Sunday, May 4, 2014

How to stick to your grocery budget when you've never been able to

I don't know about you, but I can NEVER stick to a grocery list when I go shopping. I always end up adding a few things to the cart that I forgot, or some items that looked so good that I could've sworn they were whispering "buy me!!" in my ear. 

But of course, right now we're trying to spend as little cash as possible because of our debt situation. Going off-list is not a luxury we have anymore. Besides, it's easy to waste food when you buy based on wants not needs. I'm proud to report that for the first time ever we kept to our grocery list! It ended up saving us a lot of money. Normally our grocery bills are around $150 (twice a month). This time?  Drumroll please.....we got all the food below for $95. 

Bok choi, canteloupe, two cans of tuna, organic carrots, bananas, green beans, a sack of oranges, six kiwi fruit, two zuchini, a benzoate-free salad dressing (yay, no allergic reaction for me!), two packages of English muffins....
1/2 gallon ice cream, 1 gallon milk, 1 tub butter, two gallons orange juice
Two large bags of frozen veg, and a pound each of sausage, pork mince and beef mince. 

How to Stick to your Grocery List when You've Never Been Able To

1. Bring a friend or spouse and keep each other accountable. When we shop, the Chief Engineer and point out to each other the things we chose that weren't on the list and then discuss whether we need to put the item back or not. 
2. Remember why you need to stay on track. I intentionally looked at my credit card statement and my bank account balances right before I went to the store. They reminded me how not good our financial situation is right now and those feelings were fresh in my mind when I went to shop. Extra motivation to behave! You could even write your credit card balance on your list, which should remind you of your priorities while you shop.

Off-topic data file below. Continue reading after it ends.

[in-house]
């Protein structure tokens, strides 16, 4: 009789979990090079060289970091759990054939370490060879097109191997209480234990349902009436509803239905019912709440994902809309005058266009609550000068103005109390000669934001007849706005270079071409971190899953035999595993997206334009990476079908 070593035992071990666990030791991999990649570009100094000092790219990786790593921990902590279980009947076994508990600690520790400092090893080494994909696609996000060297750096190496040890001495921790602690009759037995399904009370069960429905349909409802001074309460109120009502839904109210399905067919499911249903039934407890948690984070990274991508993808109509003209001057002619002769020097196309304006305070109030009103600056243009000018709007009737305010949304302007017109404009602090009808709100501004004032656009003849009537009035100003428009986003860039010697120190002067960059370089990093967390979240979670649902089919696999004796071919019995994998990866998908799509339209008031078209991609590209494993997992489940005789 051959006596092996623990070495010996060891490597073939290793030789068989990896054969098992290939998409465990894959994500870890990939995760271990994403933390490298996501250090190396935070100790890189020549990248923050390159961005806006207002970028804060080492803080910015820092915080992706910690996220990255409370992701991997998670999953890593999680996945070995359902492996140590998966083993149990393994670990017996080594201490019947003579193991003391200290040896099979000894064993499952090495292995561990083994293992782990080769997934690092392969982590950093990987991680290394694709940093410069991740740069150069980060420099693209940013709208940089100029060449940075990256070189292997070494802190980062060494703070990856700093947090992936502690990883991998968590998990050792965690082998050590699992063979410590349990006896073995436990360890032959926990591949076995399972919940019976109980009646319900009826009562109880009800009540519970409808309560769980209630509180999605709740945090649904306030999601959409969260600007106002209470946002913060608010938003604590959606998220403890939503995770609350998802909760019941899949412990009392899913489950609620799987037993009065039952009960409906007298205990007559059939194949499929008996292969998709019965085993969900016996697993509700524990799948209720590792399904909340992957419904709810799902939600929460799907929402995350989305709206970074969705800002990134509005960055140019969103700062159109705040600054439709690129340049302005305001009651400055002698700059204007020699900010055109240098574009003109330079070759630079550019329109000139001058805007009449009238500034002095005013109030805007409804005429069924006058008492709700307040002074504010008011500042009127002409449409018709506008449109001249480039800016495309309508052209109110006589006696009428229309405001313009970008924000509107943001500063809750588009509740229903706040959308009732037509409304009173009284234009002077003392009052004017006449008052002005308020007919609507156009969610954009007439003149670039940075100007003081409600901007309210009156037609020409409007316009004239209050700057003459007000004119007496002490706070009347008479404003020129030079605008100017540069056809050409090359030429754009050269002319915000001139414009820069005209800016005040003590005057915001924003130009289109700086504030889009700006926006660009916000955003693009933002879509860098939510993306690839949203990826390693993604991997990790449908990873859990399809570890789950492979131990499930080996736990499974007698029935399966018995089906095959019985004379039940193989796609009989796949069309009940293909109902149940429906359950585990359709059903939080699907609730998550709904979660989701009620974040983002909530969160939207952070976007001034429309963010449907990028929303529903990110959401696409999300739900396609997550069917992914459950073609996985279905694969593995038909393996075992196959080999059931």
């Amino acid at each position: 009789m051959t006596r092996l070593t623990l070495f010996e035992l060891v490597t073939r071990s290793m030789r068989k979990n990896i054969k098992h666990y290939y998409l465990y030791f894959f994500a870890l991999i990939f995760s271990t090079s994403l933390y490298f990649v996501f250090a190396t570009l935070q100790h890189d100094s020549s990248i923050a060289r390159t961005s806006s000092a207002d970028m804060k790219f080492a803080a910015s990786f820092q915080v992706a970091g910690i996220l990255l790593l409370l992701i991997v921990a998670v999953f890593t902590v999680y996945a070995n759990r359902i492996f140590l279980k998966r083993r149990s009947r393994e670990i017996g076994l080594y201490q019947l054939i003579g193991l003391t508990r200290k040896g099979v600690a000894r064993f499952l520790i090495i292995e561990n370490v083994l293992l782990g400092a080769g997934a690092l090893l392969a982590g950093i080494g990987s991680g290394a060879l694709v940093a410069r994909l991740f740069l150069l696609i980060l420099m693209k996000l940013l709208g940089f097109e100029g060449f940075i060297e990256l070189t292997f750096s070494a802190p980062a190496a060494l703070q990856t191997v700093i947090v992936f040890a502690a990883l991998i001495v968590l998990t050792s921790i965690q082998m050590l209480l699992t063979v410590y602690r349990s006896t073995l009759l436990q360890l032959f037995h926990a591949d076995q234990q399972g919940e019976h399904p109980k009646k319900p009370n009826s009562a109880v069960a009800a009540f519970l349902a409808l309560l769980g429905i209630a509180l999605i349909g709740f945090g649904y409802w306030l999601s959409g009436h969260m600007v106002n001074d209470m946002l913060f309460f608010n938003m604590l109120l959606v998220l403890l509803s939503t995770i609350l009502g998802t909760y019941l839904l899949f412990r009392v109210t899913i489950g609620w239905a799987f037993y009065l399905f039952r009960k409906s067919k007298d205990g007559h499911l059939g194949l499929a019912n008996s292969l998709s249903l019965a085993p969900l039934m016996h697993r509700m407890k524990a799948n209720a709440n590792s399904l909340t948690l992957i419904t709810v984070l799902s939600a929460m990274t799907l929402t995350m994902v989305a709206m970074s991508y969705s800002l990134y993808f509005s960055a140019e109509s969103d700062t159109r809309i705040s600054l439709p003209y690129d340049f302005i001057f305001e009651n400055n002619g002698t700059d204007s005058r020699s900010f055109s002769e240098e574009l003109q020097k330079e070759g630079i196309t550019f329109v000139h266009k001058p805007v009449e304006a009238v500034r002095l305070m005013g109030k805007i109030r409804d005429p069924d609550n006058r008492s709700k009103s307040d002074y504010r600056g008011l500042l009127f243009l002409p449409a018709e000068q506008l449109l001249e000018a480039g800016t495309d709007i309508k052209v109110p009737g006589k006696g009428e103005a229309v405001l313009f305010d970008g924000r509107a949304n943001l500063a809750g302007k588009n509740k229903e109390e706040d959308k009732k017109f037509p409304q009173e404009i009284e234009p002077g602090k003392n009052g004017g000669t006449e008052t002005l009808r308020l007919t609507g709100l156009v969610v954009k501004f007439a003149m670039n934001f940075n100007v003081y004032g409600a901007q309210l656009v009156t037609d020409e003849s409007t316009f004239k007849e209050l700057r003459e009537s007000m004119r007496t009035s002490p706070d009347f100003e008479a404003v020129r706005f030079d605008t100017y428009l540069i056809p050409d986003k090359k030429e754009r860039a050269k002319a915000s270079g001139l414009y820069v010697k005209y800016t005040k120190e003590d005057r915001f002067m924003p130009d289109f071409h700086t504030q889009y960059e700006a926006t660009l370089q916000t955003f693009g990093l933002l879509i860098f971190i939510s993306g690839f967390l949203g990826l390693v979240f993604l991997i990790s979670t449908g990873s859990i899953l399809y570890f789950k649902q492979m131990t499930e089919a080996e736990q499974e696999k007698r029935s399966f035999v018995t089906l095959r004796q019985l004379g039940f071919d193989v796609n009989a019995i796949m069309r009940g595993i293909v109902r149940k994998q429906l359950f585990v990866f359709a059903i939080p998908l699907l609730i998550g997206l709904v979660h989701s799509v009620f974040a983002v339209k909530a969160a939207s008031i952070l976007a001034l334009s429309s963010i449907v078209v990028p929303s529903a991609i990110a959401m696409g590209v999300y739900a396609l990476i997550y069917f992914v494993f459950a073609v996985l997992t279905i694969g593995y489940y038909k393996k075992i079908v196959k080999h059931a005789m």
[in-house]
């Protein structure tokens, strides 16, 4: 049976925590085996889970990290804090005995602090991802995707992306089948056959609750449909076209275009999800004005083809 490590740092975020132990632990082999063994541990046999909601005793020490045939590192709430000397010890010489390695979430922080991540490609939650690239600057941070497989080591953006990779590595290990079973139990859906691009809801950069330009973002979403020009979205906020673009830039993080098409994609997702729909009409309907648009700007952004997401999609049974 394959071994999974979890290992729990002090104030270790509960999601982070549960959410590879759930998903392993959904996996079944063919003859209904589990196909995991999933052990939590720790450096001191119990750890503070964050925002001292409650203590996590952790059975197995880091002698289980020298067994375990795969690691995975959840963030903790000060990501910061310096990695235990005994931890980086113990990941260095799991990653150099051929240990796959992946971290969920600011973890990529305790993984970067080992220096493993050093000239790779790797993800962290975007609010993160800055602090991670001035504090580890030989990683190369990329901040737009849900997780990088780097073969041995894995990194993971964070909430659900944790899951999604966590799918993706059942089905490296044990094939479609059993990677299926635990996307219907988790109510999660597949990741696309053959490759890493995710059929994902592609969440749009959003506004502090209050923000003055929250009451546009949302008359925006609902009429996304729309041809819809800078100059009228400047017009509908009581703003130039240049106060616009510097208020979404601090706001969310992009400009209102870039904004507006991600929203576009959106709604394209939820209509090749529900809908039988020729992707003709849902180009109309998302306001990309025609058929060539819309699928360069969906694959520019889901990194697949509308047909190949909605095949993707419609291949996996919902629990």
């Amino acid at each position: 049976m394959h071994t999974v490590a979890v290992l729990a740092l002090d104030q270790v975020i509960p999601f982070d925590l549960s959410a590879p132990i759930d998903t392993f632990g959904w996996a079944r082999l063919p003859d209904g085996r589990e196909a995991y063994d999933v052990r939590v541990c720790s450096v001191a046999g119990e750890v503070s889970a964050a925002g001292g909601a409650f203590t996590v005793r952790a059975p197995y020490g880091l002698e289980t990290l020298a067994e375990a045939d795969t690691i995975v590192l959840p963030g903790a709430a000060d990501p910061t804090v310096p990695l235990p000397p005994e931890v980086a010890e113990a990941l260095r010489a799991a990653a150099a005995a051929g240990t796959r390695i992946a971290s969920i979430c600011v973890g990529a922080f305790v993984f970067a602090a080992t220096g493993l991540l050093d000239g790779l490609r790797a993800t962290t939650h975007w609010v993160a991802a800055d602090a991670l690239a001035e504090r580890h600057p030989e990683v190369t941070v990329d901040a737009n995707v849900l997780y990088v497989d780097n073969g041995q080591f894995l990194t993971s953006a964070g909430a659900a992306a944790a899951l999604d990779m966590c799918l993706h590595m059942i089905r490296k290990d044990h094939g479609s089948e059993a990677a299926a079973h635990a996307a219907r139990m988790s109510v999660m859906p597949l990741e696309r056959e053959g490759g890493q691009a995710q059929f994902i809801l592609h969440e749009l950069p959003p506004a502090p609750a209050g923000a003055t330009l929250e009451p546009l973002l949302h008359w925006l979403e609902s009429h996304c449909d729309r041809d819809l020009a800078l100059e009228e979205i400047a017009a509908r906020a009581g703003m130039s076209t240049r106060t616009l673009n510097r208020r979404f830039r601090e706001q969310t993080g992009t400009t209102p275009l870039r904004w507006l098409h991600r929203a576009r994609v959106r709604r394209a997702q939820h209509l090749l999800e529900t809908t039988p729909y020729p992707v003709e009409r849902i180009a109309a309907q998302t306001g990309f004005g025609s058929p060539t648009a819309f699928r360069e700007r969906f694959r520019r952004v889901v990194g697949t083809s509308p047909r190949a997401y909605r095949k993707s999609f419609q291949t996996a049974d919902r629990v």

3. Try shopping the store backwards. When you buy the frozen stuff first it gives you reason to get out of the store in a hurry because who wants melted ice cream? There's no time to browse for foods that might be interesting -- you just have to get in, get what you need, and get out. 
4. Use alternative transportation to get to the grocery store. The times where we've biked or taken the bus to the store we've bought far less than usual because we can only buy what we can carry. Oreos and other boxes of treats we don't need don't fit in the Chief Engineer's bike panniers!
5. Check what you've already got in the freezer to avoid buying duplicates. 'Nuff said.
6. Reward yourself for sticking to the list. Sometimes I'll add a treat food to my grocery list before I go. If I end up putting something I don't need in the cart, I'm no longer allowed to get the treat food.
7. Make a list of what to get next time while you're doing your current shopping. That way you'll know that you can have that item, just not right away. It then gives you time to think about whether or not you really want that item by the time you go to the store again.  

What's grocery shopping like for you? Do you stick to a list, and how?


  1. All good strategies! One idea I've read about that makes sense is -- don't have your reward be in the form of food (if the goal is a specific diet or health plan) -- or in your case it would be "don't have your reward be anything that costs money". So, you might reward yourself with time instead of something purchased -- reward yourself with whatever activity you enjoy and consider a treat -- a bubble bath, an extra hour of curling up with a good book, a favorite weekend hike, whatever. A soaking bath works for me.

    1. That's an excellent idea, Sue! With my eating disorder, those treats sometimes have turned into emotionally-fueled eating sessions. Time incentives are a much healthier alternative. Thank you for the wonderful idea.

  2. I love all of these! I'm such a list maker that I'm generally good at sticking to the list...except for Costco. I sometimes just find amazing things I didn't know they had haha! Since getting your budget spreadsheet, I've been pretty good at staying close to my target of $400/month for groceries...I think that has been my biggest helper. And I have YOU to thank for that :)


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